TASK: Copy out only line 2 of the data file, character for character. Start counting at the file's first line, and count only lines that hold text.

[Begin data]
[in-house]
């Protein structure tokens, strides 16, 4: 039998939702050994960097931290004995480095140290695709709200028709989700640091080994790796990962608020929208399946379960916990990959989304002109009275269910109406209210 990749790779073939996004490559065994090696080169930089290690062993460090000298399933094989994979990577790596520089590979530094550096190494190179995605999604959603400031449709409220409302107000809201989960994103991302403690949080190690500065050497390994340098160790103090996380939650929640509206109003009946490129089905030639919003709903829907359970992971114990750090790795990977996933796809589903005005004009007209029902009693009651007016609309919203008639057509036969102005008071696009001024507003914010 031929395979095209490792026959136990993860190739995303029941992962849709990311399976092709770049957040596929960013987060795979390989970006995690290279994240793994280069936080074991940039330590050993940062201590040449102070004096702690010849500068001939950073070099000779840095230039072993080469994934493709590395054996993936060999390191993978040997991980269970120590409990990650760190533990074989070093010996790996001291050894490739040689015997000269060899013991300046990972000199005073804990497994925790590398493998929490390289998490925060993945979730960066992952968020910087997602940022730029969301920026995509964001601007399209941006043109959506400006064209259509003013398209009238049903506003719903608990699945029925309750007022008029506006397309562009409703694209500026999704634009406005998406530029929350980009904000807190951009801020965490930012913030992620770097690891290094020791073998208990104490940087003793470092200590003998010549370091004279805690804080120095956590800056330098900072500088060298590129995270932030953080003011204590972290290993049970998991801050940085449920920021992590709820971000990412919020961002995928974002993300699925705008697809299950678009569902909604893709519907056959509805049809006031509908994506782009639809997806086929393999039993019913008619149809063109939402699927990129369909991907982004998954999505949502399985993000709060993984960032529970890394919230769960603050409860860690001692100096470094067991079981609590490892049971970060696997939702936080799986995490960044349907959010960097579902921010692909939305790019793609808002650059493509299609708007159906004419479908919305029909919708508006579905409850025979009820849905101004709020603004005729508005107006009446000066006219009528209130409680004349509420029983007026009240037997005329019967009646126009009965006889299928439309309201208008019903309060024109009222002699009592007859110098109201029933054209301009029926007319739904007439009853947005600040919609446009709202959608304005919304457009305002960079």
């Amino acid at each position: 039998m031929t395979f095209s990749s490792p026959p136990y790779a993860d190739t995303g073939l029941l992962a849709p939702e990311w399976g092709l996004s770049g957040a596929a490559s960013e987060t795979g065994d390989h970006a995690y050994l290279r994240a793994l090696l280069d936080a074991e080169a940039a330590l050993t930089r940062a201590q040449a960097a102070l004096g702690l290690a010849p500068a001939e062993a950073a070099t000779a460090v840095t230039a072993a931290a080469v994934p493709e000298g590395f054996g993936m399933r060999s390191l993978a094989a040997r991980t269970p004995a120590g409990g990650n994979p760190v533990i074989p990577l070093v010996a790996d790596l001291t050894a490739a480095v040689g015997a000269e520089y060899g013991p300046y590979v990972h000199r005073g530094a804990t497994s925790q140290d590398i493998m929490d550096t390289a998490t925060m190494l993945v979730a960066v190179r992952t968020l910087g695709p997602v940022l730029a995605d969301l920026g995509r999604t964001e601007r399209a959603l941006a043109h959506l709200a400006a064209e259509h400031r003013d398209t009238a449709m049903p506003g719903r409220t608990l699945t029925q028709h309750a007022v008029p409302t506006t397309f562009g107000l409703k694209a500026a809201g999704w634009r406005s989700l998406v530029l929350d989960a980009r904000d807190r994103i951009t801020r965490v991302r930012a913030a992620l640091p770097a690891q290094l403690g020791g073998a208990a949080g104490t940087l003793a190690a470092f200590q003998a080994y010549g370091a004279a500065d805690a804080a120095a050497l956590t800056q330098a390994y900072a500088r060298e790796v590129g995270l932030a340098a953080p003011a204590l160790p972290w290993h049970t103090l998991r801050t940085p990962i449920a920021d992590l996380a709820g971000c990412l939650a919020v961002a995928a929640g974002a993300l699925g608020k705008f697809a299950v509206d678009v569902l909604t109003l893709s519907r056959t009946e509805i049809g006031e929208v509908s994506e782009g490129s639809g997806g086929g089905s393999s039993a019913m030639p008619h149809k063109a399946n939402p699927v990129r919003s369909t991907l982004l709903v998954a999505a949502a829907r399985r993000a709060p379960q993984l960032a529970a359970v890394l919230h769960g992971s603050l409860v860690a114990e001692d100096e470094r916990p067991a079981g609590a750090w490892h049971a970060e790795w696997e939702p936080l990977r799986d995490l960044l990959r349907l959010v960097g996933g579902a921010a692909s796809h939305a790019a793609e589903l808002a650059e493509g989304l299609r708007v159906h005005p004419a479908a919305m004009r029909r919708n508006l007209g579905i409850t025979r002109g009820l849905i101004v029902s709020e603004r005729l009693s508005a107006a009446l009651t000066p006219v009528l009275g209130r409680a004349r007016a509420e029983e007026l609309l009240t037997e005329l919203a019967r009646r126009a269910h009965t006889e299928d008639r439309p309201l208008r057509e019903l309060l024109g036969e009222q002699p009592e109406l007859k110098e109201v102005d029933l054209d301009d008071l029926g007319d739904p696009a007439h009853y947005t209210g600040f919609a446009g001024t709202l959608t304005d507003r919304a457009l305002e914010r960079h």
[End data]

């Protein structure tokens, strides 16, 4: 039998939702050994960097931290004995480095140290695709709200028709989700640091080994790796990962608020929208399946379960916990990959989304002109009275269910109406209210 990749790779073939996004490559065994090696080169930089290690062993460090000298399933094989994979990577790596520089590979530094550096190494190179995605999604959603400031449709409220409302107000809201989960994103991302403690949080190690500065050497390994340098160790103090996380939650929640509206109003009946490129089905030639919003709903829907359970992971114990750090790795990977996933796809589903005005004009007209029902009693009651007016609309919203008639057509036969102005008071696009001024507003914010 031929395979095209490792026959136990993860190739995303029941992962849709990311399976092709770049957040596929960013987060795979390989970006995690290279994240793994280069936080074991940039330590050993940062201590040449102070004096702690010849500068001939950073070099000779840095230039072993080469994934493709590395054996993936060999390191993978040997991980269970120590409990990650760190533990074989070093010996790996001291050894490739040689015997000269060899013991300046990972000199005073804990497994925790590398493998929490390289998490925060993945979730960066992952968020910087997602940022730029969301920026995509964001601007399209941006043109959506400006064209259509003013398209009238049903506003719903608990699945029925309750007022008029506006397309562009409703694209500026999704634009406005998406530029929350980009904000807190951009801020965490930012913030992620770097690891290094020791073998208990104490940087003793470092200590003998010549370091004279805690804080120095956590800056330098900072500088060298590129995270932030953080003011204590972290290993049970998991801050940085449920920021992590709820971000990412919020961002995928974002993300699925705008697809299950678009569902909604893709519907056959509805049809006031509908994506782009639809997806086929393999039993019913008619149809063109939402699927990129369909991907982004998954999505949502399985993000709060993984960032529970890394919230769960603050409860860690001692100096470094067991079981609590490892049971970060696997939702936080799986995490960044349907959010960097579902921010692909939305790019793609808002650059493509299609708007159906004419479908919305029909919708508006579905409850025979009820849905101004709020603004005729508005107006009446000066006219009528209130409680004349509420029983007026009240037997005329019967009646126009009965006889299928439309309201208008019903309060024109009222002699009592007859110098109201029933054209301009029926007319739904007439009853947005600040919609446009709202959608304005919304457009305002960079």